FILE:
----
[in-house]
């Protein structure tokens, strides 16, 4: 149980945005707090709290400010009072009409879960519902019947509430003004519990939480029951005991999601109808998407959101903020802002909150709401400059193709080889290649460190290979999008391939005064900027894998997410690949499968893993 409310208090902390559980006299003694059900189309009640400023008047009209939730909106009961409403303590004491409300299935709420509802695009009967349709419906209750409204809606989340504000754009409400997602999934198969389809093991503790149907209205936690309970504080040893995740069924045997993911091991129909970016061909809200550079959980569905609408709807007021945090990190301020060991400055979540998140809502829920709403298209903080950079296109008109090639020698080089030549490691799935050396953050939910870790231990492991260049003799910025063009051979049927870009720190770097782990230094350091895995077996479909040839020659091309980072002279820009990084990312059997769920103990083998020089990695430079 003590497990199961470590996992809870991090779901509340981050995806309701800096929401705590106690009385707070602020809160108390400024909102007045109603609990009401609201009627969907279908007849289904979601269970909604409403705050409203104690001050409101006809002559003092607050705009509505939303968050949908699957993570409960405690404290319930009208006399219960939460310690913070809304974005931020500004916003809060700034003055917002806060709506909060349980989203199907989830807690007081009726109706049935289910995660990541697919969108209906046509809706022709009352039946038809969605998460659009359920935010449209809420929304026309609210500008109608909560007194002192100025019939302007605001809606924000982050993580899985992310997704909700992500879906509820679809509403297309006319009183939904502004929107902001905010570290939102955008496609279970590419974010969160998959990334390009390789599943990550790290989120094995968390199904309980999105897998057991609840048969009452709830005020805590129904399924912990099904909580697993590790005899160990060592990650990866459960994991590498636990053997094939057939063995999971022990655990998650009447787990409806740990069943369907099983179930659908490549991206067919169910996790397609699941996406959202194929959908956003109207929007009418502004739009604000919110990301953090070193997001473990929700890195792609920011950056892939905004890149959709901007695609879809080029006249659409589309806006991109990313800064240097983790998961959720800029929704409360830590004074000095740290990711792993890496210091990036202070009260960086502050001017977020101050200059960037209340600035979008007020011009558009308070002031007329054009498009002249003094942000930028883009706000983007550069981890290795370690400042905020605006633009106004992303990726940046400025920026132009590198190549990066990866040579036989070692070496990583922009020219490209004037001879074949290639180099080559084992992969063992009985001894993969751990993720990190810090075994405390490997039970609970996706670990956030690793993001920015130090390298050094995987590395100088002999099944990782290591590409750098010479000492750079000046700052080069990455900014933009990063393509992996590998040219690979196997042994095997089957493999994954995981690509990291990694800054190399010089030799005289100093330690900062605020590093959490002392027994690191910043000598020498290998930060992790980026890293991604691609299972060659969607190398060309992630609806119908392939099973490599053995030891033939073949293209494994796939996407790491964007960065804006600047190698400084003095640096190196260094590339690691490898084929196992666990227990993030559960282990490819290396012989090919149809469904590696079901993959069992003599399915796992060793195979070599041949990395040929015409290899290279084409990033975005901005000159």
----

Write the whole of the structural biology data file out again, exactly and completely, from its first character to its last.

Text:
[in-house]
């Protein structure tokens, strides 16, 4: 149980945005707090709290400010009072009409879960519902019947509430003004519990939480029951005991999601109808998407959101903020802002909150709401400059193709080889290649460190290979999008391939005064900027894998997410690949499968893993 409310208090902390559980006299003694059900189309009640400023008047009209939730909106009961409403303590004491409300299935709420509802695009009967349709419906209750409204809606989340504000754009409400997602999934198969389809093991503790149907209205936690309970504080040893995740069924045997993911091991129909970016061909809200550079959980569905609408709807007021945090990190301020060991400055979540998140809502829920709403298209903080950079296109008109090639020698080089030549490691799935050396953050939910870790231990492991260049003799910025063009051979049927870009720190770097782990230094350091895995077996479909040839020659091309980072002279820009990084990312059997769920103990083998020089990695430079 003590497990199961470590996992809870991090779901509340981050995806309701800096929401705590106690009385707070602020809160108390400024909102007045109603609990009401609201009627969907279908007849289904979601269970909604409403705050409203104690001050409101006809002559003092607050705009509505939303968050949908699957993570409960405690404290319930009208006399219960939460310690913070809304974005931020500004916003809060700034003055917002806060709506909060349980989203199907989830807690007081009726109706049935289910995660990541697919969108209906046509809706022709009352039946038809969605998460659009359920935010449209809420929304026309609210500008109608909560007194002192100025019939302007605001809606924000982050993580899985992310997704909700992500879906509820679809509403297309006319009183939904502004929107902001905010570290939102955008496609279970590419974010969160998959990334390009390789599943990550790290989120094995968390199904309980999105897998057991609840048969009452709830005020805590129904399924912990099904909580697993590790005899160990060592990650990866459960994991590498636990053997094939057939063995999971022990655990998650009447787990409806740990069943369907099983179930659908490549991206067919169910996790397609699941996406959202194929959908956003109207929007009418502004739009604000919110990301953090070193997001473990929700890195792609920011950056892939905004890149959709901007695609879809080029006249659409589309806006991109990313800064240097983790998961959720800029929704409360830590004074000095740290990711792993890496210091990036202070009260960086502050001017977020101050200059960037209340600035979008007020011009558009308070002031007329054009498009002249003094942000930028883009706000983007550069981890290795370690400042905020605006633009106004992303990726940046400025920026132009590198190549990066990866040579036989070692070496990583922009020219490209004037001879074949290639180099080559084992992969063992009985001894993969751990993720990190810090075994405390490997039970609970996706670990956030690793993001920015130090390298050094995987590395100088002999099944990782290591590409750098010479000492750079000046700052080069990455900014933009990063393509992996590998040219690979196997042994095997089957493999994954995981690509990291990694800054190399010089030799005289100093330690900062605020590093959490002392027994690191910043000598020498290998930060992790980026890293991604691609299972060659969607190398060309992630609806119908392939099973490599053995030891033939073949293209494994796939996407790491964007960065804006600047190698400084003095640096190196260094590339690691490898084929196992666990227990993030559960282990490819290396012989090919149809469904590696079901993959069992003599399915796992060793195979070599041949990395040929015409290899290279084409990033975005901005000159």